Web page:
Christmas started early for the Dakota Finnish Society. Make that Little Christmas. About 50 people of Finnish descent gathered at the Scandinavian Heritage Building in Minot Saturday afternoon to celebrate Pikkujoulu.
"We always have this celebration at Christmas time. It is Pikkujoulu, which is Little Christmas," said Marion Anderson, Dakota Finnish Society. "It's a little bit later than our Independence Day, which is Dec 6th. It is independence from Russia. This is the 96th one."
An assortment of Finnish gift items and homemade door prizes filled tables set aside for that purpose in the lower level of the Scandinavian Heritage Building. The aroma of meatballs, roast beef and mashed potatoes filled the dining area, where members of the Finnish Society were gathered.
The Dakota Finnish Society enjoyed traditional Finnish food as part of Pikkujoulu, or Little Christmas, at the Scandinavian Heritage Building Saturday.
"Some of these people are not Finns but are probably wanna-be Finns that have helped us out through the years," said Anderson with a smile. "There aren't as many Finns here as there is Norwegians, of course, but it is important to keep our customs and traditions alive."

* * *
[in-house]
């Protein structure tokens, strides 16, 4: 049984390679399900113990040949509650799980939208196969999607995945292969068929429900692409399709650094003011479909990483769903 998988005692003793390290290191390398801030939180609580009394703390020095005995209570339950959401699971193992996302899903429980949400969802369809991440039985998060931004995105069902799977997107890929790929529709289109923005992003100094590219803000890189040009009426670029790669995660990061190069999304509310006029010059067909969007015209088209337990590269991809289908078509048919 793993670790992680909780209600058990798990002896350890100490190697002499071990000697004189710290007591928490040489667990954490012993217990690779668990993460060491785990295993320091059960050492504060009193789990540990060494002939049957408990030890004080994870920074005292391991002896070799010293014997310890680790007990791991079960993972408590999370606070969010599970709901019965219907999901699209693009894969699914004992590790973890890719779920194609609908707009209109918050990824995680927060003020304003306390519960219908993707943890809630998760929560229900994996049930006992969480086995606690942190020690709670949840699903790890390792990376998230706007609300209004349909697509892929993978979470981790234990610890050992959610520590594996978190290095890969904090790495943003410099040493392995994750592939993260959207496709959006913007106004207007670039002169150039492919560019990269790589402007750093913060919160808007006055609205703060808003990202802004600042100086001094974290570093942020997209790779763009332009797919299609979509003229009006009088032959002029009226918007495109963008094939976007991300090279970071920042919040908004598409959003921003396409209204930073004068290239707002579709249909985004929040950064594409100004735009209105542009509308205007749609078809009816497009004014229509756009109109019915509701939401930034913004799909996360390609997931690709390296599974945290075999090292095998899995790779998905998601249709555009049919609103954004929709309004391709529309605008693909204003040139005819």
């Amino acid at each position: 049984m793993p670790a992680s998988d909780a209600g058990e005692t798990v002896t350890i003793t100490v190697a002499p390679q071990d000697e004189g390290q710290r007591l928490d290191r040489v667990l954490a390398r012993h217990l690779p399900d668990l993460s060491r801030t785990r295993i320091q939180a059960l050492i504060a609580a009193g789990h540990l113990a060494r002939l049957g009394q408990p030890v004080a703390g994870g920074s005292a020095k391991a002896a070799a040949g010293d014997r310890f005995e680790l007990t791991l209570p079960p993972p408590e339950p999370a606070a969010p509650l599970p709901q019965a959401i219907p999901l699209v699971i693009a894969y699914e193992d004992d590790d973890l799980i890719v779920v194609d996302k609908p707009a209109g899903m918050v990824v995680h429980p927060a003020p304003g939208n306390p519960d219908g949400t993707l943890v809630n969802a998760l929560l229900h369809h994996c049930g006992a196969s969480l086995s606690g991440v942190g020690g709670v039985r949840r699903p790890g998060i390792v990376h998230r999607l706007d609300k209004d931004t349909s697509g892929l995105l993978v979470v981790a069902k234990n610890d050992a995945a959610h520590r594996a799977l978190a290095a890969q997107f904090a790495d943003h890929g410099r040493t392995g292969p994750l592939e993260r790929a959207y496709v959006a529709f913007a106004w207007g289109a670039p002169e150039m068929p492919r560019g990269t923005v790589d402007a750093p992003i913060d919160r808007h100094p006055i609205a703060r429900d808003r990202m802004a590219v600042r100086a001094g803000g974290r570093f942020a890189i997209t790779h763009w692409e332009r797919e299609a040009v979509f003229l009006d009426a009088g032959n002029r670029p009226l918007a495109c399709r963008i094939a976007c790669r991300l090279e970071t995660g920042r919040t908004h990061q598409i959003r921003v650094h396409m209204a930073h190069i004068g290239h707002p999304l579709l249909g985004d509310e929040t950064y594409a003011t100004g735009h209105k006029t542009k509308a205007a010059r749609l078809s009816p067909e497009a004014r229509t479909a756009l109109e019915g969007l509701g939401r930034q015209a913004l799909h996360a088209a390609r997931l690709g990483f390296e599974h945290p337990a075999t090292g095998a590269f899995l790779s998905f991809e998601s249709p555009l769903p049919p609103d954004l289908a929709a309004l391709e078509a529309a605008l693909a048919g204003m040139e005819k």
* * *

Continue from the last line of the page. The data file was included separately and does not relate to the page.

Another holiday Finnish tradition noted by Anderson is the custom of taking lighted wreaths and candles to the burial places of family members on Christmas Eve. The candles are placed on the graves.
"Know your roots. It's good for everybody to know their roots, keep track of where they came from," said Anderson. "Learn it and teach it to somebody else."
Descendants of many of the original Finnish settlers can still be found in the region, particularly south of Stanley. It was there that a number of Finlanders settled in early day North Dakota.